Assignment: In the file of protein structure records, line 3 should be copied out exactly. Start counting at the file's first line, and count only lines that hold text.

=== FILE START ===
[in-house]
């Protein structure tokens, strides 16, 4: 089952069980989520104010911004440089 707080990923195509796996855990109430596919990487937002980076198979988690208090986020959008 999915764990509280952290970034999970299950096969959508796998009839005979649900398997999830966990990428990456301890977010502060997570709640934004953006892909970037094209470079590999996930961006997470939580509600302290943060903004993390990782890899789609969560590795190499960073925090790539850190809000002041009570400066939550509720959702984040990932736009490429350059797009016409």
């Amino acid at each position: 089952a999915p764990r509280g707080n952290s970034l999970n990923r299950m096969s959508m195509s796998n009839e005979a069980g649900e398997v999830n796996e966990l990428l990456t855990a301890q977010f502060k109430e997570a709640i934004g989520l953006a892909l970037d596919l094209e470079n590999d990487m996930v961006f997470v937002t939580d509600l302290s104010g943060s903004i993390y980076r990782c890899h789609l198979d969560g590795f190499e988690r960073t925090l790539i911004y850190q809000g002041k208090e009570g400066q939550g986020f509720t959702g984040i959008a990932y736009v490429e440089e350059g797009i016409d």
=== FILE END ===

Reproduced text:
């Amino acid at each position: 089952a999915p764990r509280g707080n952290s970034l999970n990923r299950m096969s959508m195509s796998n009839e005979a069980g649900e398997v999830n796996e966990l990428l990456t855990a301890q977010f502060k109430e997570a709640i934004g989520l953006a892909l970037d596919l094209e470079n590999d990487m996930v961006f997470v937002t939580d509600l302290s104010g943060s903004i993390y980076r990782c890899h789609l198979d969560g590795f190499e988690r960073t925090l790539i911004y850190q809000g002041k208090e009570g400066q939550g986020f509720t959702g984040i959008a990932y736009v490429e440089e350059g797009i016409d």